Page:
Toyota Mirai's hopes dim as East Coast refueling stations stallby Justin King
Only 708 units were sold in the first half of the year, all supported by less than 30 refueling stations located throughout California
Toyota's hydrogen-powered Mirai sedan is apparently encountering difficulty expanding beyond the California state line.
The company leased just 708 units at California dealerships in the first half of the year. As Bloomberg points out, the figure represents less than 10 percent of Nissan Leaf sales and an even smaller fraction of Tesla Model S deliveries during the same period.
All hydrogen-powered vehicles face a challenging problem of limited infrastructure in the US. Paltry sales of fuel-cell vehicles discourage energy companies from investing in hydrogen stations, and scant refueling sites discourage auto buyers from looking at fuel-cell vehicles.
Hydrogen refueling stations are relatively expensive to build, requiring much larger investment than charging systems for electric vehicles. As long-range EVs inch closer to mainstream affordability, hydrogen is no longer receiving much interest in terms of private funding or public subsidization.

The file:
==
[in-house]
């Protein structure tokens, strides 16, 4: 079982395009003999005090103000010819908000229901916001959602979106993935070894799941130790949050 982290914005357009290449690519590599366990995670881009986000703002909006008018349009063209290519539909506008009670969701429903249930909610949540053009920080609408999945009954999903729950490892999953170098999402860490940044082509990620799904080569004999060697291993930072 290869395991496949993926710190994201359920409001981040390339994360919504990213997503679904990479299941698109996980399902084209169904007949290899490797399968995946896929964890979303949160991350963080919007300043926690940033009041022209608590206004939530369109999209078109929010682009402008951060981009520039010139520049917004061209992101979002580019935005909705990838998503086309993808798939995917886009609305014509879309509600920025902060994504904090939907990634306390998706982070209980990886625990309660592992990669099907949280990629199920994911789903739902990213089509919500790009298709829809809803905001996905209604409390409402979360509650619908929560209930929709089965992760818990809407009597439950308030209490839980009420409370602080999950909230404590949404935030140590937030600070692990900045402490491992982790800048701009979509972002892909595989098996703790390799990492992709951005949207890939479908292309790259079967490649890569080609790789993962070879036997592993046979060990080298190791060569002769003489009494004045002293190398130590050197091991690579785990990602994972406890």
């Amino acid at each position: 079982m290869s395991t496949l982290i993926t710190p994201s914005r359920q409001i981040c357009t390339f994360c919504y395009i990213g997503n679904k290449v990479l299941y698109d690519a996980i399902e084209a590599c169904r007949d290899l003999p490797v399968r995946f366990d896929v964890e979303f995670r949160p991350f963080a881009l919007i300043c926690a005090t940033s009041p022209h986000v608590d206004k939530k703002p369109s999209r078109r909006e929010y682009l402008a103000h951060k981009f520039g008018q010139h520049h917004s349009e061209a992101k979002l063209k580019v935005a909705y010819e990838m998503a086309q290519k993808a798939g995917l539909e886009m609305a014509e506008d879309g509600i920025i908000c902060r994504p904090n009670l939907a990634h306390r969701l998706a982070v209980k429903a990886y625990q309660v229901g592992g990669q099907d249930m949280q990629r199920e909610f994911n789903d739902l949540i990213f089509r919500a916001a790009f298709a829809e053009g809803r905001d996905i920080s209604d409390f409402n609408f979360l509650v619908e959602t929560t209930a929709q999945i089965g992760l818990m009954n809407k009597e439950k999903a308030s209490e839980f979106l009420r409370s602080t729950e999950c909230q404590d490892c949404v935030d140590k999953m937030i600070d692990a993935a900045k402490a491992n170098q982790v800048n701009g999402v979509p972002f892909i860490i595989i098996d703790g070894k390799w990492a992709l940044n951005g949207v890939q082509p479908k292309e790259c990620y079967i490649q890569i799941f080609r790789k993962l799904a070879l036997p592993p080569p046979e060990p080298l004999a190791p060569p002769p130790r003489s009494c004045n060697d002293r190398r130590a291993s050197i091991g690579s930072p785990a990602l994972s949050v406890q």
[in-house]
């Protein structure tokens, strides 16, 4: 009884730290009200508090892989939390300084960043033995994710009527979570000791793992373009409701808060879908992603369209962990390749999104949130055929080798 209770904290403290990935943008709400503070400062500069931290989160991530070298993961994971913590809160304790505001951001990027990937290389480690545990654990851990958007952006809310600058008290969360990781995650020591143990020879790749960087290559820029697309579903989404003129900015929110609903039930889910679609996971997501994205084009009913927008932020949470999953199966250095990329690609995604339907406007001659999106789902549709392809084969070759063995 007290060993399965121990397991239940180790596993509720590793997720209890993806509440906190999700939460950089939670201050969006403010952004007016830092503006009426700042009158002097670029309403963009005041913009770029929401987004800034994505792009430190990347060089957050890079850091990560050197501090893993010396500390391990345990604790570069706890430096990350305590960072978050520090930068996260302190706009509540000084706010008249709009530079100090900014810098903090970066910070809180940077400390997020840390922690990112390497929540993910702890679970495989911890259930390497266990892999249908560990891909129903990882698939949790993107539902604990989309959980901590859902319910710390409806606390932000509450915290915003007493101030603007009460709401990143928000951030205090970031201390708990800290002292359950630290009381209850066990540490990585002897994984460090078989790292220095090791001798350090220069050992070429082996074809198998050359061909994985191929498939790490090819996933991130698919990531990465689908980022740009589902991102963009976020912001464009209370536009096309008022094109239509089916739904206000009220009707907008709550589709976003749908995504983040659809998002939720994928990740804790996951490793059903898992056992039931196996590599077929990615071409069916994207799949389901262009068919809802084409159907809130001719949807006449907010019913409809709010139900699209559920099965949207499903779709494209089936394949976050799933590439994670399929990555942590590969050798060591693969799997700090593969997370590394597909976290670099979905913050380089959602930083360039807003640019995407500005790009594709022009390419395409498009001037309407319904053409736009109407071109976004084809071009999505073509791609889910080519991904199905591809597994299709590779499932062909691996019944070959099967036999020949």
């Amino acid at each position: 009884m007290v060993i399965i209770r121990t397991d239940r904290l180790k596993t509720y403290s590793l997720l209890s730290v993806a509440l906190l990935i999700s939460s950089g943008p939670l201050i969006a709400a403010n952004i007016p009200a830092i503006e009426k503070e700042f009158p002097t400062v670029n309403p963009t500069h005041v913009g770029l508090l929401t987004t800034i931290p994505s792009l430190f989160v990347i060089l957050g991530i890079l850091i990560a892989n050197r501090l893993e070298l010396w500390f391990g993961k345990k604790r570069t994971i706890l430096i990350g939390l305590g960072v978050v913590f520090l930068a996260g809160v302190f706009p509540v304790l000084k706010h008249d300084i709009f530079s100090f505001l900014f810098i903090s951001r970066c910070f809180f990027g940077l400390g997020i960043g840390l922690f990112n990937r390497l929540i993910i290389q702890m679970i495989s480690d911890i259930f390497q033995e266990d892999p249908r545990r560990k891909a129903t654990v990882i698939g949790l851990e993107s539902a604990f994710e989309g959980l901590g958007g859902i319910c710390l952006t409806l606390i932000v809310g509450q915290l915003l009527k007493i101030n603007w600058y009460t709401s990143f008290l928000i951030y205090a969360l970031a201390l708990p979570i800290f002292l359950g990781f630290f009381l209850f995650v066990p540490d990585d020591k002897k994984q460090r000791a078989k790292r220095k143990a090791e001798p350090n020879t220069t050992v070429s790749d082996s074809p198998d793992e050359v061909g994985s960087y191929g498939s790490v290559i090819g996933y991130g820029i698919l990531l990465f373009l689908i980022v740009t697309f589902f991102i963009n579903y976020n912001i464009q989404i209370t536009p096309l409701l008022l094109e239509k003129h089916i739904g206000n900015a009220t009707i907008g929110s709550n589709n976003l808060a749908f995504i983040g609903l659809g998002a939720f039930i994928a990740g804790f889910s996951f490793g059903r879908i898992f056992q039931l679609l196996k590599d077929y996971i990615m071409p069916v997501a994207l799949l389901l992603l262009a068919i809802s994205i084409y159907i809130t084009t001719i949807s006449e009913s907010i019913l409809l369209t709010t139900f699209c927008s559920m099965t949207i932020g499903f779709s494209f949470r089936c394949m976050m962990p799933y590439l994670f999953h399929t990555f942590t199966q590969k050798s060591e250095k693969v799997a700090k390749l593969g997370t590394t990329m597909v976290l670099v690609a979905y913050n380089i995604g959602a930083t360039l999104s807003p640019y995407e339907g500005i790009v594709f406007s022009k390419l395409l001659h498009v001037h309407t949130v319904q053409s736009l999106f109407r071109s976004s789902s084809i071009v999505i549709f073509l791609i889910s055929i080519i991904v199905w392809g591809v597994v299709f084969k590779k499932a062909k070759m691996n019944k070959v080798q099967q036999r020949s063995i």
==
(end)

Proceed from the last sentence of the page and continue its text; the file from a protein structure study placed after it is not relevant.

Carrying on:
"We're dealing with government officials and planning boards and everyone's got their own priorities, and sometimes hydrogen refueling stations aren't at the top of their list," said Bob Oesterreich, US director of Air Liquide, Toyota's partner to build more East Coast refueling stations, in a statement to Bloomberg.
The eastern infrastructure plan has now been trimmed from a dozen stations by summer to perhaps four by the end of the year. Even in California the pace of expansion has been slow, with less than 30 refueling stations currently active across the entire state.
Air Liquide's US director of government affairs, Andrew Temple, admits that the Northeast is "really a leap of faith" and the company will likely "take a pretty big hit" if things don't come together. The French industrial-gas supplier is nonetheless continuing construction at sites in Providence and Hartford, with plans to add a dozen more New England stations by the end of next year.
Toyota apparently hopes hydrogen will become more popular alongside the growth of EVs through 2020. A separate report suggests the Japanese automaker is hedging its bets, however, and intends to leapfrog the EV industry with ultra long-range and fast-charging solid-state batteries by 2022.